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I am using a Key Distributed Center (KDC) and a key distribution protocol such as Kerberos. In order to limit the amount of ciphertext produced with the same key, I want to renew the session keys every 2 minutes. However, for performance reasons I only want to involve the KDC once per hour.

I thought about extending this protocol by making use of the Diffie-Hellman key exchange but this would require generating a new alpha and a prime number each time which is quite expensive, considering it has to be carried out once every two minutes.

Any suggestion how I can extend this protocol in an efficient way please?

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    $\begingroup$ Might I ask the goal of generating a new key every two minutes? Is it to minimize the amount of plaintext encrypted with a single key? Or, is it to reduce the amount of traffic revealed in case one side is subverted? I ask because some easy solutions would deal with the first goal, but not the second. $\endgroup$ – poncho Jan 24 at 19:14
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    $\begingroup$ Also, why do you think DH requires a new prime number each time? $\endgroup$ – poncho Jan 24 at 19:19
  • $\begingroup$ @poncho I want to generate a new key every two minutes so as to minimize the amount of plaintext encrypted with a single key. And you are right - if I use the Diffie-Hellman I can just generate the prime number only once. $\endgroup$ – CXB Jan 24 at 21:59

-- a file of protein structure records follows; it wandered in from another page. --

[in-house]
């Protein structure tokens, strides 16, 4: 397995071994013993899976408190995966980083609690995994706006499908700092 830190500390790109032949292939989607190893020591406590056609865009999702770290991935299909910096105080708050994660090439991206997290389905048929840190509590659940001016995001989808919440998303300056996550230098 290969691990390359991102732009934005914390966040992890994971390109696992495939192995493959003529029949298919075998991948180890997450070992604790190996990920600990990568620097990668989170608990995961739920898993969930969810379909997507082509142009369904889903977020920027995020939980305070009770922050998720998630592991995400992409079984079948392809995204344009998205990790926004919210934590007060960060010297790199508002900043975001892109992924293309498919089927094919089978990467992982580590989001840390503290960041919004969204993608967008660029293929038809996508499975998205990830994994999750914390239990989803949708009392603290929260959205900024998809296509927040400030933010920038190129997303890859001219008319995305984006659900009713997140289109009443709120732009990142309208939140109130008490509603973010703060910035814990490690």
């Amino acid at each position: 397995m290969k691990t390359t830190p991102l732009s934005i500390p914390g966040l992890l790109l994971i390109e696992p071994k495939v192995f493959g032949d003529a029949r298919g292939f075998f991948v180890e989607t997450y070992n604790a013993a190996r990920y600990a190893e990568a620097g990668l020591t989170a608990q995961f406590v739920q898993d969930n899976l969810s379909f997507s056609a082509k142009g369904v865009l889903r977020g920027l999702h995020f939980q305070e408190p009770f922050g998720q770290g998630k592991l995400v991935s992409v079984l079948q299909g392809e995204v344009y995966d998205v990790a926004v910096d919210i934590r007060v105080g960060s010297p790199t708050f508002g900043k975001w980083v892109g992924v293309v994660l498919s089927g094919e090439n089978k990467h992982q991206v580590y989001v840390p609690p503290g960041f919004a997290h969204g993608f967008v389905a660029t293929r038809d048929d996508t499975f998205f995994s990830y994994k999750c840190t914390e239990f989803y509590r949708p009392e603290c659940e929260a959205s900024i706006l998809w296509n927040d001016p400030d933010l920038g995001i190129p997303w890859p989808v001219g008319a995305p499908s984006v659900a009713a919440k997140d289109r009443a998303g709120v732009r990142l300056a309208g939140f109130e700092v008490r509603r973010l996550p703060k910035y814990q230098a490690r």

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Look into the Signal protocol and its associated Double Ratchet algorithm. This changes DH keys after every message without much overhead. As no prime generation is involved in generating new DH keys, there is no expensive processing that would make this impractical. If you don't want to change as often as once per message, you can perform the ratchet once every n messages, or once every two minutes.

The Double Ratchet algorithm is designed to be what the designers describe as "self-healing". That is, if an attacker manages to transiently compromise the system at any point in time, they will be unable to retrieve any previous messages. Likewise they will not be able to decrypt any future messages. The protocol is fairly complex and must be in order to provide all the necessary security properties and recover from compromise. Simply regenerating your public keys every so often isn't always sufficient.

To improve security even further, you can also generate a new DH modulus from time to time, e.g. once a month. This does require generating new primes and can take a long time, but doing this makes precomputation attacks like logjam less feasible, even if attacking a non-export key becomes possible.

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